Accelerating human-relevant innovation will benefit both people and animals
Animal protection is an issue of vital importance and is rightfully climbing up the political agenda - recent months have seen some welcome progress in this field, but I want us to go further, and would like to see the UK position itself as leader in the world when it comes to animal welfare.
One group of animals often forgotten in this broad area are those used in experiments. Every animal matters, so we should be ambitious about reducing our reliance on animal testing. That’s why we need to invest in non-animal technologies. While it’s clear that we cannot leave behind animal testing overnight, I would like scientific alternatives to play a bigger role. This is a matter of R&D funding - the journey must be about science, process and reporting - but also ambition and language.
It’s not only animal protection at stake here. An over-reliance on animal experiments has suboptimal consequences for public health since the results often have poor relevance to human patients. Genetic differences between species can cause problems when translating research from animals to people. As a result, research suggests that up to 92% of drugs that show promise in animal tests fail to reach the clinic and benefit people.
Fortunately, a range of cutting-edge techniques show promise in helping us to move beyond animal testing. Some possibilities which deserve further investigation include the use of advanced cultures of human cells and tissues, organ-on-a-chip technology and artificial intelligence.
On May 23, I will be hosting a parliamentary reception in support of World Animal Free Research Day, which seeks to raise awareness of these innovative approaches. The event will be supported by cross-party parliamentarians as well as Dame Joanna Lumley and TV Presenter Kirsty Gallacher, and is organised by Animal Free Research UK, a charity whose vision is a world where human diseases are cured faster without animal suffering.
Since it started, the charity has provided £10m in funding to 260 research projects, in fields such as cancer, diabetes and dementia. This has set the stage for significant breakthroughs such as the discovery that the cells that produce insulin - the beta cells - do not die as previously thought, but they change their function in diabetes – and crucially, this change may be reversible. This exciting and potentially very important finding illustrates the power of focusing on human biology from the off. Together we have the power to bring real change for humans and animals.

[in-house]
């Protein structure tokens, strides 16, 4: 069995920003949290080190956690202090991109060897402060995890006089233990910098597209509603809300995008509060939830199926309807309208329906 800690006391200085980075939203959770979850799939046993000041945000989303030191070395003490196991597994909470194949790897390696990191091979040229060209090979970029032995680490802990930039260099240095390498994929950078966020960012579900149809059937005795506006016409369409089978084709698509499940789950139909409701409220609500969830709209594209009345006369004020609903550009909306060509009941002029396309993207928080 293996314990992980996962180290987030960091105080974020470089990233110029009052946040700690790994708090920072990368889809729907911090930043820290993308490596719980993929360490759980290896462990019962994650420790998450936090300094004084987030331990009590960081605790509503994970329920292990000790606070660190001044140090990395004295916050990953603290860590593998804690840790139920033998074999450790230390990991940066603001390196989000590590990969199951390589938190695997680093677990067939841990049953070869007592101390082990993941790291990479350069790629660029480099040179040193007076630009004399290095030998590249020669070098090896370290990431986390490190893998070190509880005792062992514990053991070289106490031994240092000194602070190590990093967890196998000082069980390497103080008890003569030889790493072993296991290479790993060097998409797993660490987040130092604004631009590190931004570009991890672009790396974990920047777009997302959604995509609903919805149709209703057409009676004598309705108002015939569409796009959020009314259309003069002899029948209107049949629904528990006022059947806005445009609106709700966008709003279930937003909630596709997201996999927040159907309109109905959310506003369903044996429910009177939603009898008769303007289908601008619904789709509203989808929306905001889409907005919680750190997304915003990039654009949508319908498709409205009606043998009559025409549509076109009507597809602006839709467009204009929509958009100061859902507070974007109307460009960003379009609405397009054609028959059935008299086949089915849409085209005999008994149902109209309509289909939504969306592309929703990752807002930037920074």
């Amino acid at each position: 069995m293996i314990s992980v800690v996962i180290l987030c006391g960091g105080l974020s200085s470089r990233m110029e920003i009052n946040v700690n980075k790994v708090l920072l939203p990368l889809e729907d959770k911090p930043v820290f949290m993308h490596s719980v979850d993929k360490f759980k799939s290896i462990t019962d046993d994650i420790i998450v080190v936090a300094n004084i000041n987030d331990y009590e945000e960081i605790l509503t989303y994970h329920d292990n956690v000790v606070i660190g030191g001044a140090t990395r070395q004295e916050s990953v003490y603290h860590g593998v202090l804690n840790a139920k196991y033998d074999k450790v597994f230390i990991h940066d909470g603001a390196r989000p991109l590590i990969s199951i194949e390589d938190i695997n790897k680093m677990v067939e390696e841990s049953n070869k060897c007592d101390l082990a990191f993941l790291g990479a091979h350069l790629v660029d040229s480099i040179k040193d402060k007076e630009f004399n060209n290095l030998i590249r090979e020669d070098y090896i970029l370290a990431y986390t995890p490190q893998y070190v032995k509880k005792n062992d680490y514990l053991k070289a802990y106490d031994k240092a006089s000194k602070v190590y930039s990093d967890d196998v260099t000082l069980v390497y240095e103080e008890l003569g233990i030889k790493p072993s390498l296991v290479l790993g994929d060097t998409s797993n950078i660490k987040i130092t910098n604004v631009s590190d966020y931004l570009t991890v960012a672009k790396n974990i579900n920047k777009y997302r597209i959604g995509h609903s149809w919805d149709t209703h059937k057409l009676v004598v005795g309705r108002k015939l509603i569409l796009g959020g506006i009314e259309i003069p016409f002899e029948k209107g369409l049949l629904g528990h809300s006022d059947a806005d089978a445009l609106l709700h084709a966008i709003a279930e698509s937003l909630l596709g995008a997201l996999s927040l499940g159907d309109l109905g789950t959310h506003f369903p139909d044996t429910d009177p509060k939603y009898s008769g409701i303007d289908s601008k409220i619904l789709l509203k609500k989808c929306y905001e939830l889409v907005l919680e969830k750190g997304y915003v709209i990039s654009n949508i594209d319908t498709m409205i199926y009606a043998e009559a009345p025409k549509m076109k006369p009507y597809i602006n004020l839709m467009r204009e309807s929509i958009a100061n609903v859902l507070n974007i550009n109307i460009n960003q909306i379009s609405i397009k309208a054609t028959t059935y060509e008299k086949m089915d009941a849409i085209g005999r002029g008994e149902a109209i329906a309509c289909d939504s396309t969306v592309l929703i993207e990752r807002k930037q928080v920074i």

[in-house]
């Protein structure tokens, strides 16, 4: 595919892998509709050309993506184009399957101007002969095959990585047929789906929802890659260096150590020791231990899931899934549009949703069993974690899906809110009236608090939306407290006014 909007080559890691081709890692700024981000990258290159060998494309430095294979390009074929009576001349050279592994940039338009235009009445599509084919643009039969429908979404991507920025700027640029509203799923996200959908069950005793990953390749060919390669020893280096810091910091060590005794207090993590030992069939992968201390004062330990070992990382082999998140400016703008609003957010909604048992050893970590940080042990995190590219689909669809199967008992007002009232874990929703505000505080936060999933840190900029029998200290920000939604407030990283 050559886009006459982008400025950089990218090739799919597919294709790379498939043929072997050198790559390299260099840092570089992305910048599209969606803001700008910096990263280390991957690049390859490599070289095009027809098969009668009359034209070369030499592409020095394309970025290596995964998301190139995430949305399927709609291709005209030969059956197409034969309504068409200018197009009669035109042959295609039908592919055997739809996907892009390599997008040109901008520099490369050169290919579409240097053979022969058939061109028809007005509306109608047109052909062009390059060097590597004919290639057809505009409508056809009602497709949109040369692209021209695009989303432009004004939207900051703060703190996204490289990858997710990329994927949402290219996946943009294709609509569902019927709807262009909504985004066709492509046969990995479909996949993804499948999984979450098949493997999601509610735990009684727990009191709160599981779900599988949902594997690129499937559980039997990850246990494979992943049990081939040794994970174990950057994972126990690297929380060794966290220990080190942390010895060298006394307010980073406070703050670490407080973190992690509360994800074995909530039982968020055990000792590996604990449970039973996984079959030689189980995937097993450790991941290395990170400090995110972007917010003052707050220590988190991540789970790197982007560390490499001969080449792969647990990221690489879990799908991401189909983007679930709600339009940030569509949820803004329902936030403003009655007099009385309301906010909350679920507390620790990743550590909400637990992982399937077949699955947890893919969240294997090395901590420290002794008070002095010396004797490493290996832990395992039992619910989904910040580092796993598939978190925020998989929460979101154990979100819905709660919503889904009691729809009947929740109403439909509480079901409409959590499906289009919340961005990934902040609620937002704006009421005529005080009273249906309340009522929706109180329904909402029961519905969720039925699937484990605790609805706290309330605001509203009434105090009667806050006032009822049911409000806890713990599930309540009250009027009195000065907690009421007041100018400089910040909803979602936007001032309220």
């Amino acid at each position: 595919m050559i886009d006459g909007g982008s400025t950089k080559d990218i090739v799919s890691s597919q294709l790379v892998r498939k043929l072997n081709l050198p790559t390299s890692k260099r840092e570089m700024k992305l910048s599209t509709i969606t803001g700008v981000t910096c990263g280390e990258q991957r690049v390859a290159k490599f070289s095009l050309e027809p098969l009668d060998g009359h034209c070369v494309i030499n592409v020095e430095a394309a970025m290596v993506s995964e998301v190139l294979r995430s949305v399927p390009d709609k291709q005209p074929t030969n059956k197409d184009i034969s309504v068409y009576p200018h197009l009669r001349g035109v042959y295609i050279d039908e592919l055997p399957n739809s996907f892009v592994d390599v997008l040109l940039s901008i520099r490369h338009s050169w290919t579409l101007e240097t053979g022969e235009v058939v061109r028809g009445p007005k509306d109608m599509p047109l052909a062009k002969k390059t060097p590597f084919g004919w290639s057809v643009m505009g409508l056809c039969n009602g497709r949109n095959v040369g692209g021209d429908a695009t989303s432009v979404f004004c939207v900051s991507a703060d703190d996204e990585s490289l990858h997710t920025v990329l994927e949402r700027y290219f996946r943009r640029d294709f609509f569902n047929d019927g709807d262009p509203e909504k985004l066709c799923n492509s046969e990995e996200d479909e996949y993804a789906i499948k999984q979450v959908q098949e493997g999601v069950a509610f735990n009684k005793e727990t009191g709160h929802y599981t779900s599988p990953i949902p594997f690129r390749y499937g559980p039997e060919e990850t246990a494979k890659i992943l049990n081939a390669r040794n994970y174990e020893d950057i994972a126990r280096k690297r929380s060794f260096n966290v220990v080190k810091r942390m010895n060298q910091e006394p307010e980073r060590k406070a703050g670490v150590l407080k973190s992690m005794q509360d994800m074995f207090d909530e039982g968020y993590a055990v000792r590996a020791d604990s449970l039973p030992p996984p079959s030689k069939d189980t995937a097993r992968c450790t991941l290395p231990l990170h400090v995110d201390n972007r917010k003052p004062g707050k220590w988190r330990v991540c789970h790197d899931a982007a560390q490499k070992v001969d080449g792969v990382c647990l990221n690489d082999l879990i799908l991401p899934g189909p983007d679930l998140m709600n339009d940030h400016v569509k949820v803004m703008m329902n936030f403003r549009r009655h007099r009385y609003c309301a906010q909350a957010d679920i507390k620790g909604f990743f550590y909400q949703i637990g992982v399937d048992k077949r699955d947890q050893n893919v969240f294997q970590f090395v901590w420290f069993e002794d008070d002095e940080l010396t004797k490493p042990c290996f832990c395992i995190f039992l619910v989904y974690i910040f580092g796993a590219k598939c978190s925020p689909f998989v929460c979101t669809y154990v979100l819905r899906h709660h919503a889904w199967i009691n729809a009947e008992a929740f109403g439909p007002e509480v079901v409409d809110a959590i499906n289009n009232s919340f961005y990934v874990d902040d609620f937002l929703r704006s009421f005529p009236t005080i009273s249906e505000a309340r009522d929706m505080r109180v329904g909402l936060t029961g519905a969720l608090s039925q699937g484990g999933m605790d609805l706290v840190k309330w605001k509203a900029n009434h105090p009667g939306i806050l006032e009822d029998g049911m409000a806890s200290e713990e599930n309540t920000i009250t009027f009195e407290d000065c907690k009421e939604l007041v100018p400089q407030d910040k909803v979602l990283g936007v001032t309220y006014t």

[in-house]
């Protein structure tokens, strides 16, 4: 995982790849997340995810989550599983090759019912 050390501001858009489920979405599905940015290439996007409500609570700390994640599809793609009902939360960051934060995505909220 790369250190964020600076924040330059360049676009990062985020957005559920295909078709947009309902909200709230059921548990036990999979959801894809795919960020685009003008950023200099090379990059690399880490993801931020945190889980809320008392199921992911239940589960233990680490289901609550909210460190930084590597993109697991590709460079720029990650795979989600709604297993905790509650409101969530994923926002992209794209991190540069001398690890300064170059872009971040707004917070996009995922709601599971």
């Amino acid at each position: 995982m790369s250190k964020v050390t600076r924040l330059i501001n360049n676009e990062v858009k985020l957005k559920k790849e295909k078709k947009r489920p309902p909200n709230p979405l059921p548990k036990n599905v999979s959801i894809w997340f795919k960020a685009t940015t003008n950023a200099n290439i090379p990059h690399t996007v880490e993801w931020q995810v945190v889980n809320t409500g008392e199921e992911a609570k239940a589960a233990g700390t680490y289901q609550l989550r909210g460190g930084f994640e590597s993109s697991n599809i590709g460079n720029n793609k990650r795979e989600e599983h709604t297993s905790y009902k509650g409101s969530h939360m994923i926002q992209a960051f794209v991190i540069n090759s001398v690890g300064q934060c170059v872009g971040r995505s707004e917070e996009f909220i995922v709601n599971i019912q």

Such discoveries give cause for optimism, but government support is urgently needed to make the vision of human-relevant science a reality. On May 23, Animal Free Research UK will launch a document titled ‘Eight steps to accelerate human relevant innovation’ which sets out key recommendations for policymakers. These include providing significant funding for the development of human-relevant techniques and producing a concrete plan mapping how these cutting-edge approaches will be rolled out. The document also calls for a well-resourced programme of practical support and training for scientists, to help overcome the barriers in transitioning to these innovative techniques. Leadership and accountability will be vital, and the charity is calling for a Minister for Human Relevant Science who should champion the process of modernising medical research.
There is strong public support for embracing human-relevant innovation in this way. A 2021 YouGov poll commissioned by Animal Free Research UK found that 60 per cent of respondents would back extra government spending on developing non-animal alternatives. And an earlier Ipsos MORI survey, commissioned by the government, found that 75 per cent of respondents felt that more work should be done to find alternatives to animal experiments.
I hope you will join my call for a kinder, more modern approach to science, which will create a brighter future for people and animals, placing Britain at the forefront of scientific innovation. There is a real opportunity here. I would like us to set out a road map for how we will get to that point, and I would encourage us to all grasp that opportunity with both hands.
The event ‘United for a Kinder Science - advancing human relevant innovation’ will take place on May 23 between 2-4.30pm in Terrace Dining Room A, House of Commons. For more information, please contact firstname.lastname@example.org
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